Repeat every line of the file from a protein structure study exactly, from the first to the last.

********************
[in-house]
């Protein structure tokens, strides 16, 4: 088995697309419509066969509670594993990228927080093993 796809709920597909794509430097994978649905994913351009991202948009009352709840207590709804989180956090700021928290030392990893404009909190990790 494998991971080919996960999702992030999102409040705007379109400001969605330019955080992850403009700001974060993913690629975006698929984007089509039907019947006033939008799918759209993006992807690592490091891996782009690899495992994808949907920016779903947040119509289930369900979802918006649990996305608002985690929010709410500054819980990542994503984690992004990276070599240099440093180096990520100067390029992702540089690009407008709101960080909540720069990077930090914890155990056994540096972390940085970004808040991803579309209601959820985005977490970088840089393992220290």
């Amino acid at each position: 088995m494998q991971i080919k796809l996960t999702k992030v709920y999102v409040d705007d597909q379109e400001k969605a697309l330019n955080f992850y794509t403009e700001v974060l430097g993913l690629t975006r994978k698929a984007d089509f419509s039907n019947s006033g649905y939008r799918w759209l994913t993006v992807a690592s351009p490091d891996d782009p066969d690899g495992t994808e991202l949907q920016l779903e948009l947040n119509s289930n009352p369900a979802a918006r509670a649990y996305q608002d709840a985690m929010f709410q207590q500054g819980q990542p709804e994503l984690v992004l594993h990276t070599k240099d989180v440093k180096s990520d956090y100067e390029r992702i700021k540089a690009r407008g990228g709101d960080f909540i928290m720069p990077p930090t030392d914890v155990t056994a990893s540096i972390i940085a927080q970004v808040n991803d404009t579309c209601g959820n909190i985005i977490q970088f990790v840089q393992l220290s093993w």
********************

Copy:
[in-house]
């Protein structure tokens, strides 16, 4: 088995697309419509066969509670594993990228927080093993 796809709920597909794509430097994978649905994913351009991202948009009352709840207590709804989180956090700021928290030392990893404009909190990790 494998991971080919996960999702992030999102409040705007379109400001969605330019955080992850403009700001974060993913690629975006698929984007089509039907019947006033939008799918759209993006992807690592490091891996782009690899495992994808949907920016779903947040119509289930369900979802918006649990996305608002985690929010709410500054819980990542994503984690992004990276070599240099440093180096990520100067390029992702540089690009407008709101960080909540720069990077930090914890155990056994540096972390940085970004808040991803579309209601959820985005977490970088840089393992220290």
């Amino acid at each position: 088995m494998q991971i080919k796809l996960t999702k992030v709920y999102v409040d705007d597909q379109e400001k969605a697309l330019n955080f992850y794509t403009e700001v974060l430097g993913l690629t975006r994978k698929a984007d089509f419509s039907n019947s006033g649905y939008r799918w759209l994913t993006v992807a690592s351009p490091d891996d782009p066969d690899g495992t994808e991202l949907q920016l779903e948009l947040n119509s289930n009352p369900a979802a918006r509670a649990y996305q608002d709840a985690m929010f709410q207590q500054g819980q990542p709804e994503l984690v992004l594993h990276t070599k240099d989180v440093k180096s990520d956090y100067e390029r992702i700021k540089a690009r407008g990228g709101d960080f909540i928290m720069p990077p930090t030392d914890v155990t056994a990893s540096i972390i940085a927080q970004v808040n991803d404009t579309c209601g959820n909190i985005i977490q970088f990790v840089q393992l220290s093993w």